Georgia Department of Law, from the office of Thurbert E. Baker, Attorney General


Attorney General Baker Announces Criminal Sentences In Fraud Scheme Centered Around Former State Legislator's Real Estate

February 16, 2005

Attorney General Thurbert Baker announced today the successful prosecution of Michael D. Meminger and Darlene Moore for an elaborate fraud scheme centered around real estate owned by former state Senator Robert LaMutt. Baker had indicted the pair on felony charges in 2004, and both Meminger and Moore elected to plead guilty halfway through a felony trial in Gwinnett County Superior Court.

Upon announcing the sentences, Attorney General Baker pointed out thatprosecutors were “sending a clear message to fraud artists that time spent scheming in Georgia would translate into time spent stewing in prison.” Baker continued that, “Georgians have had enough of fraudsters preying on their hard-earned dollars, and he [Baker] intended to keep fast-tracking significant fraud cases in order to ensure justice was meted out.”

Meminger and Moore, a/k/a Darlene Meminger, were indicted for the theft of $300,000.00 from Arthur MacWilliams. During March 2003, Meminger held himself out to Mr. MacWilliams as the owner of Donnelly Garden Apartments, located in Fulton County, Georgia. Meminger and Moore negotiated an initial oral agreement with Mr. MacWilliams to sell the apartment complex, predicated upon MacWilliams' payment of $300,000.00 in refundable earnest money to an attorney's escrow account. On March 17, 2003, Mr. MacWilliams gave Moore a check for $300,000.00 payable to a Gwinnett County real estate attorney. However, Meminger told the attorney that the $300,000.00 was for a family trust account that the attorney had previously established for Meminger rather than for an uncompleted real estate deal. Consequently, the attorney disbursed the $288,000.00 over two months to Meminger and Moore pursuant to the trust agreement.

When the defendants could not deliver a valid contract to Mr. MacWilliams, he insisted on the return of his earnest money. It was at that time that Mr. MacWilliams learned his money was gone. Further inquiry by Mr. MacWilliams and his business partner, Tanya Kimbrough, revealed that then-State Senator Robert LaMutt owned Donnelly Garden Apartments and that Meminger had no authority whatsoever to sell or contract to sell the apartment complex or to receive earnest money from Mr. MacWilliams. $210,000.00 was traced to Meminger's personal checking accounts and to the purchase of two Mercedes and one Range Rover. Meminger ultimately spent all of the money he stole from Mr. MacWilliams. Moore received $78,000.00, $18,000.00 of which went to dental work for her and her son. Only $12,000.00 remained in the closing attorney’s escrow account by the time he realized something was amiss. During the trial, Moore produced to the state love letters from Meminger to Moore in which Meminger assumed the bulk of responsibility for the fraud. Acting on that evidence, the state and Moore reached a plea agreement contingent on her agreeing to testify against Meminger. Following her plea deal, Meminger then dropped his plea of not guilty and agreed to plead guilty.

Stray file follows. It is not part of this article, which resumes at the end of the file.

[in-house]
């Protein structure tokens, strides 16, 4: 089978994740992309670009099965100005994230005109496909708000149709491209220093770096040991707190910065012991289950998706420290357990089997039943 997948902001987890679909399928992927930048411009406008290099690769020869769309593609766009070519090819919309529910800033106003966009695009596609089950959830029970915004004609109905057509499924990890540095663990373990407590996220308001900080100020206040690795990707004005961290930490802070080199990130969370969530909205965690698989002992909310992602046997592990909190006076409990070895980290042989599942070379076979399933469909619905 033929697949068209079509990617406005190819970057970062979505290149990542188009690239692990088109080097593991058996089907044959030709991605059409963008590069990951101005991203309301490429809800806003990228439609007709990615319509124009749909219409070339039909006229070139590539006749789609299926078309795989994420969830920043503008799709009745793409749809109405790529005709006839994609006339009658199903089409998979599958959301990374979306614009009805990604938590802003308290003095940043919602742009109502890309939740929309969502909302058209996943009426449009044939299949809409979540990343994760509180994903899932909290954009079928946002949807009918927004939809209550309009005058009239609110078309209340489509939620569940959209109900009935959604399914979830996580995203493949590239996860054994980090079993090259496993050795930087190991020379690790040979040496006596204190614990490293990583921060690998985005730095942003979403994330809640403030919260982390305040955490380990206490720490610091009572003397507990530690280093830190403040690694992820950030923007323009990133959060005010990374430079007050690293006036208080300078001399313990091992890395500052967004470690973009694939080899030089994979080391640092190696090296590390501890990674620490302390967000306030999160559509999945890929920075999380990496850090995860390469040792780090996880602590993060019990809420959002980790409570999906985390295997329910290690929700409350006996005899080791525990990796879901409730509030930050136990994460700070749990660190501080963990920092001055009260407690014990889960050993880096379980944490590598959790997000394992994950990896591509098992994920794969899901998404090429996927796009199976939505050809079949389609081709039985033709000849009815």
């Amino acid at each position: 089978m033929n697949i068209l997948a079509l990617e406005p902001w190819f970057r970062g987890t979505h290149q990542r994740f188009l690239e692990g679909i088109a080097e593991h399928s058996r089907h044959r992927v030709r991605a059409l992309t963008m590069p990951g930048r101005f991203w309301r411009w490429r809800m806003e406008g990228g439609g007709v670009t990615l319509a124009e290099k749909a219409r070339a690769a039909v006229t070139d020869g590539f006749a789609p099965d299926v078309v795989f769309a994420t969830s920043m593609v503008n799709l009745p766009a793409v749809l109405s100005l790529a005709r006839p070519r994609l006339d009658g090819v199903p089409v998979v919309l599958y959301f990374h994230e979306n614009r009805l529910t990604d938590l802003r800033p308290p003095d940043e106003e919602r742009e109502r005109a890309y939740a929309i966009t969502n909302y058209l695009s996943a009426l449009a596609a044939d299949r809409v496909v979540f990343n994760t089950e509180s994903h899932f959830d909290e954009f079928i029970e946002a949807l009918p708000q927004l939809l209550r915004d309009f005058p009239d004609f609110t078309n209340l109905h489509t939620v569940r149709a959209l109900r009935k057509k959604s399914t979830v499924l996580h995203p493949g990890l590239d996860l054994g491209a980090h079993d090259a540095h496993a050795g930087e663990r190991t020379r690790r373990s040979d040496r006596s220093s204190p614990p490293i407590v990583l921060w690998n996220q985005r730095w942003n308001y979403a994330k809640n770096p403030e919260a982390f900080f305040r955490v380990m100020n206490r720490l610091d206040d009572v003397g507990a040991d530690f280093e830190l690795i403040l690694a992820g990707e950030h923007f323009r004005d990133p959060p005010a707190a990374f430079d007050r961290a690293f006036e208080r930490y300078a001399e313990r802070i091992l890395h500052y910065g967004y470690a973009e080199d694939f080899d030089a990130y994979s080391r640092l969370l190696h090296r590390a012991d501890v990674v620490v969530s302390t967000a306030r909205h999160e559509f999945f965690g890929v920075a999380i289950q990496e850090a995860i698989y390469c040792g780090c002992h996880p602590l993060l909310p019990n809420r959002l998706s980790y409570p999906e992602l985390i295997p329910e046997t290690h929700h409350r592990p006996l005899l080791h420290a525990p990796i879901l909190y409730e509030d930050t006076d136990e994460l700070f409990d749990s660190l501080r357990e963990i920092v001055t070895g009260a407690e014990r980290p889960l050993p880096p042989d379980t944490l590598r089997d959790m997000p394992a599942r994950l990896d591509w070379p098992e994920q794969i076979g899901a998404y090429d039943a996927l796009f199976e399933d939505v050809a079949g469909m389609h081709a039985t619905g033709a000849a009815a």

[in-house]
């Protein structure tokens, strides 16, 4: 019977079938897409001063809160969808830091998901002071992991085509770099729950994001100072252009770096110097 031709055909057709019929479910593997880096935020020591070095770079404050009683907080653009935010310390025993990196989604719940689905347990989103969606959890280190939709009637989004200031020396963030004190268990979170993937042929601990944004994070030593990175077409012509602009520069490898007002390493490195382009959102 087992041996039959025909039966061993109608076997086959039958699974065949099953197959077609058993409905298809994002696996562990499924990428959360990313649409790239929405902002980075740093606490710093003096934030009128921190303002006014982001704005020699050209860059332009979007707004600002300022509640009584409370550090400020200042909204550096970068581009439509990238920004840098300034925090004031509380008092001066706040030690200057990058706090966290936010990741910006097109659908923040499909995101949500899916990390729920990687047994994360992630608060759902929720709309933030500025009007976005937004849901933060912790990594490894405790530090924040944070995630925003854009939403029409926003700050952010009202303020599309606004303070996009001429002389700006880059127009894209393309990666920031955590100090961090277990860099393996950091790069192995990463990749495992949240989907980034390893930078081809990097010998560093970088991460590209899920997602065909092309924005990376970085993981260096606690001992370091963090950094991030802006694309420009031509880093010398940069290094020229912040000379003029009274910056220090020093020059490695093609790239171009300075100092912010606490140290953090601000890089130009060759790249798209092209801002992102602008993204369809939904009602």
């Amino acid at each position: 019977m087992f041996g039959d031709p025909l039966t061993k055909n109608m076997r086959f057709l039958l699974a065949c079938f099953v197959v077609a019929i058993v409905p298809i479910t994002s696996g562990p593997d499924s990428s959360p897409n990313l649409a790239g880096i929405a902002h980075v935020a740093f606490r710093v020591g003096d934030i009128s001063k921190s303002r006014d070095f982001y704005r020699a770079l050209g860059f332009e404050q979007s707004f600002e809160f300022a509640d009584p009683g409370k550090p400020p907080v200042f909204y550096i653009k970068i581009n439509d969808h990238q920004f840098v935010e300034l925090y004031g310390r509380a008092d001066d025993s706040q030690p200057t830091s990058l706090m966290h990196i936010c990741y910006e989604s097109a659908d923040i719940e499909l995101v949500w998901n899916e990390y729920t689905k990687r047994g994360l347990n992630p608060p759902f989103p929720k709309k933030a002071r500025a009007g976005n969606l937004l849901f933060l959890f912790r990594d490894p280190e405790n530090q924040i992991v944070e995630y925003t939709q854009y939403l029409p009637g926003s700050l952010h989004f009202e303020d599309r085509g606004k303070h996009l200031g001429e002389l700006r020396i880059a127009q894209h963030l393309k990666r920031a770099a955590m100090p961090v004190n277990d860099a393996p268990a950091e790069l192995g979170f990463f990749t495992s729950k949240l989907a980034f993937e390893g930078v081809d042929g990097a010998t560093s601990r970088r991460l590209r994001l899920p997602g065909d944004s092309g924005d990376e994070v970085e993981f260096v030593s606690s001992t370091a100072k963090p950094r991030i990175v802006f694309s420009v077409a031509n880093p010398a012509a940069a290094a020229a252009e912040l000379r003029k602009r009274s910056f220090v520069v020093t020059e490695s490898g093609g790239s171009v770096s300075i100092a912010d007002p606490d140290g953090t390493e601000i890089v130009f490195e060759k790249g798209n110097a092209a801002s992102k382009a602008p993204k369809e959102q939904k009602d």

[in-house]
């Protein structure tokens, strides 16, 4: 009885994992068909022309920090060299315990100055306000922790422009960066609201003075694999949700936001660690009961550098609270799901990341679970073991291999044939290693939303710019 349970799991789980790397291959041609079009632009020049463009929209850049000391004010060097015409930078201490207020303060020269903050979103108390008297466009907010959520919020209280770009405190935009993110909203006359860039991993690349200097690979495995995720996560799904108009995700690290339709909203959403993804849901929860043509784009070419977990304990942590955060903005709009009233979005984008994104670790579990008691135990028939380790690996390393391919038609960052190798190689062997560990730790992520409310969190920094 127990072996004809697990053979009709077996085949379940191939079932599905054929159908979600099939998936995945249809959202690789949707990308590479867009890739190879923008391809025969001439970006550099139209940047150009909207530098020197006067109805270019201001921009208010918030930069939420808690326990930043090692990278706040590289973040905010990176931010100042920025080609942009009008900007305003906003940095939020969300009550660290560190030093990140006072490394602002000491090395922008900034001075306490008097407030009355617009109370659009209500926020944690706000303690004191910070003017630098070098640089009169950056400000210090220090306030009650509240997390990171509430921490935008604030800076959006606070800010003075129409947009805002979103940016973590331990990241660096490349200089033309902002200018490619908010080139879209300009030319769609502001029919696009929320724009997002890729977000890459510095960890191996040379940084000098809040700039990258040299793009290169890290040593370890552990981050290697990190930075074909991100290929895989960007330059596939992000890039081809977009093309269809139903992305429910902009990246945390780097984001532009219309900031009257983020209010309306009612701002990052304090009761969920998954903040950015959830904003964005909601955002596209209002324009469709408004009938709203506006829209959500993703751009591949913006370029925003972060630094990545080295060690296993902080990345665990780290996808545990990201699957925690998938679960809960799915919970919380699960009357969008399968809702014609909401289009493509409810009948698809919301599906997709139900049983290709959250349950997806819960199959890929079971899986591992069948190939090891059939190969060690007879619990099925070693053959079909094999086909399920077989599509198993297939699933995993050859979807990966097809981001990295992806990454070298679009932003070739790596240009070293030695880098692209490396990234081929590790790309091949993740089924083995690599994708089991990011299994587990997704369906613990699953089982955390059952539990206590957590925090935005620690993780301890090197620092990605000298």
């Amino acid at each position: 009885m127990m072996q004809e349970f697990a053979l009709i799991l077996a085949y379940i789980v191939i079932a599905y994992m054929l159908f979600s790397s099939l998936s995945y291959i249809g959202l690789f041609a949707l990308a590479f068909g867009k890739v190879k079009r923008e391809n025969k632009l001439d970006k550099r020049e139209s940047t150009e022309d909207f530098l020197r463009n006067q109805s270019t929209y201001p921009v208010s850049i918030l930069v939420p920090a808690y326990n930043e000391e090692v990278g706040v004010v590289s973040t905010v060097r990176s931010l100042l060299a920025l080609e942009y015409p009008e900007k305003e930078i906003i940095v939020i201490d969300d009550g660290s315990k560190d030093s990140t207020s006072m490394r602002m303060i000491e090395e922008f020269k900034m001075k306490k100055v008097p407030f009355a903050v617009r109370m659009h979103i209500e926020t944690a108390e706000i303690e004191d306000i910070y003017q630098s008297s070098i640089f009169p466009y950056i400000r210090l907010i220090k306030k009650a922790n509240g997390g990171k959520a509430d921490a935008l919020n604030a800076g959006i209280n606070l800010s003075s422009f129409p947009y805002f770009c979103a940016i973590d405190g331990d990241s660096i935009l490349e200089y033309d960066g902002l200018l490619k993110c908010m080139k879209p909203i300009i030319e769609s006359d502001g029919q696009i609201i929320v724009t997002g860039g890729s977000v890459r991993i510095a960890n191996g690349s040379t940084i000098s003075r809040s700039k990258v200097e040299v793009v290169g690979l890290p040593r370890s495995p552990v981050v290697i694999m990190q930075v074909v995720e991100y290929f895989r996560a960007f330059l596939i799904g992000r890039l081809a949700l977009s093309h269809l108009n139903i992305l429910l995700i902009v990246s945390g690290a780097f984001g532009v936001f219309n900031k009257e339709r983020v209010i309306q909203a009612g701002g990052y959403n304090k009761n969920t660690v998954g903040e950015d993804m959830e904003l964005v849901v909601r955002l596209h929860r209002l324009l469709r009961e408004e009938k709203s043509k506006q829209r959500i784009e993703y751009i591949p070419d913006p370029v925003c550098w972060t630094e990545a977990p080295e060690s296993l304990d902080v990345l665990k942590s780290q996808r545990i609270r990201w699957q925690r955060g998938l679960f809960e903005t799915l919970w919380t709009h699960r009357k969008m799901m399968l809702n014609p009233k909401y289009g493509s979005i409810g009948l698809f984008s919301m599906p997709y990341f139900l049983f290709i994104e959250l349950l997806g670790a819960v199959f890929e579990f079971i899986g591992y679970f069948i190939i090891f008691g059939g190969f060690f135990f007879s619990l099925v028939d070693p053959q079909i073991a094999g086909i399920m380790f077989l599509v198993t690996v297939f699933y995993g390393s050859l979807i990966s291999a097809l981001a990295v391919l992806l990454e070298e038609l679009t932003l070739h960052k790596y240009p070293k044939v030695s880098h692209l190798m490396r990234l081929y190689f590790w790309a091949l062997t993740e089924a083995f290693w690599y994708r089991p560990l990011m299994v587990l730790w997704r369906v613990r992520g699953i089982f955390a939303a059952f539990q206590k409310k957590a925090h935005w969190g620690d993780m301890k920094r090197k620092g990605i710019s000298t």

Moore pled guilty to felony theft by receiving, and received a sentence of ten years probation plus full restitution to be paid to MacWilliams. Meminger pled guilty to felony theft by taking. He was sentenced to five years in prison followed by five years on probation, with full restitution to be paid to MacWilliams. The pleas were taken by Gwinnett County Superior Court Judge William Ray. Assistant Attorney General David McLaughlin handled the prosecution for the Attorney General’s office. The case was investigated by Special Agent Clay Nix of the Georgia Bureau of Investigation.